Sign up now to cite pages or passages in MLA, APA and Chicago citation styles.

(Einhorn, 1992, p. 25)

(Einhorn 25)

1

1. Lois J. Einhorn, Abraham Lincoln, the Orator: Penetrating the Lincoln Legend (Westport, CT: Greenwood Press, 1992), 25, http://www.questia.com/read/27419298.

Cited article

When Both Tribe and City Eye a River ; A Virginia Case May Be the First Test of How the Bush Team Interprets 'Environmental Justice.'
Settings

Settings

Typeface
Text size Smaller Larger
Search within

Search within this article

Look up

Look up a word

  • Dictionary
  • Thesaurus
Please submit a word or phrase above.
Print this page

Print this page

Why can't I print more than one page at a time?

Full screen

matching results for page

Cited passage

Style
Citations are available only to our active members.
Sign up now to cite pages or passages in MLA, APA and Chicago citation styles.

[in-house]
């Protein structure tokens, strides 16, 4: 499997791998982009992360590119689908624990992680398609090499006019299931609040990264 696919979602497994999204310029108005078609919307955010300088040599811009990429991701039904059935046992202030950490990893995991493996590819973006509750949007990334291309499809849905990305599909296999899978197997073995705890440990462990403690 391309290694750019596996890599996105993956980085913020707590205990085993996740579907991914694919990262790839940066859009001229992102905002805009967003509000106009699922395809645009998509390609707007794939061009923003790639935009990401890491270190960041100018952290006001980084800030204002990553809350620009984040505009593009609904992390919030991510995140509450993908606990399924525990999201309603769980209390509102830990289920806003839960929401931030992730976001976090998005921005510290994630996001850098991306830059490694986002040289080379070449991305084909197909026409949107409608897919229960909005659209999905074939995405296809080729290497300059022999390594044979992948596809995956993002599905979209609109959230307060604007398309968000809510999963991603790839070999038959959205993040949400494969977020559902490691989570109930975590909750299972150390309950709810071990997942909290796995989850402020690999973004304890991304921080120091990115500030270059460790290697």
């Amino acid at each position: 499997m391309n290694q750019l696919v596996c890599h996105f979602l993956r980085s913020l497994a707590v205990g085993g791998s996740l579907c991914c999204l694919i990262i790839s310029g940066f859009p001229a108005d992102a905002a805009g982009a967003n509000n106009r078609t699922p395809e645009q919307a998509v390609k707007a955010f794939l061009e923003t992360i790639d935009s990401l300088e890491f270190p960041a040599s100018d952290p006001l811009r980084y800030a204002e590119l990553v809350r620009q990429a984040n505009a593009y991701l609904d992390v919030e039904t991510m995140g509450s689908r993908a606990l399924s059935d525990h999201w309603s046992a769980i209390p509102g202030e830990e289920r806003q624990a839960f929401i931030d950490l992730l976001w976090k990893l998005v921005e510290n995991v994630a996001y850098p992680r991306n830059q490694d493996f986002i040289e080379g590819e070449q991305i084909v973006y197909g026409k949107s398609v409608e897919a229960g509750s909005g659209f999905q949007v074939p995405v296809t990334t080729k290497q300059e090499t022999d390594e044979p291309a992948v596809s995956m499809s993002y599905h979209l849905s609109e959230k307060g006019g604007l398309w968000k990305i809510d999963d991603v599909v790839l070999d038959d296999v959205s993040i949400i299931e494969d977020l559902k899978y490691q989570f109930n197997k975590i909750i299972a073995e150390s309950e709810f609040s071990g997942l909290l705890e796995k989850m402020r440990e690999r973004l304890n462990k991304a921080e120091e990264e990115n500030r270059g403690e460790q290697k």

"Portraying himself as an honest, ordinary person helped Lincoln identify with his audiences." (Einhorn, 1992, p. 25).

"Portraying himself as an honest, ordinary person helped Lincoln identify with his audiences." (Einhorn 25)

"Portraying himself as an honest, ordinary person helped Lincoln identify with his audiences."1

1. Lois J. Einhorn, Abraham Lincoln, the Orator: Penetrating the Lincoln Legend (Westport, CT: Greenwood Press, 1992), 25, http://www.questia.com/read/27419298.

Cited passage

Welcome to the new Questia Reader

The Questia Reader has been updated to provide you with an even better online reading experience.  It is now 100% Responsive, which means you can read our books and articles on any sized device you wish.  All of your favorite tools like notes, highlights, and citations are still here, but the way you select text has been updated to be easier to use, especially on touchscreen devices.  Here's how:

1. Click or tap the first word you want to select.
2. Click or tap the last word you want to select.

OK, got it!

Thanks for trying Questia!

Please continue trying out our research tools, but please note, full functionality is available only to our active members.

Your work will be lost once you leave this Web page.

For full access in an ad-free environment, sign up now for a FREE, 1-day trial.

Already a member? Log in now.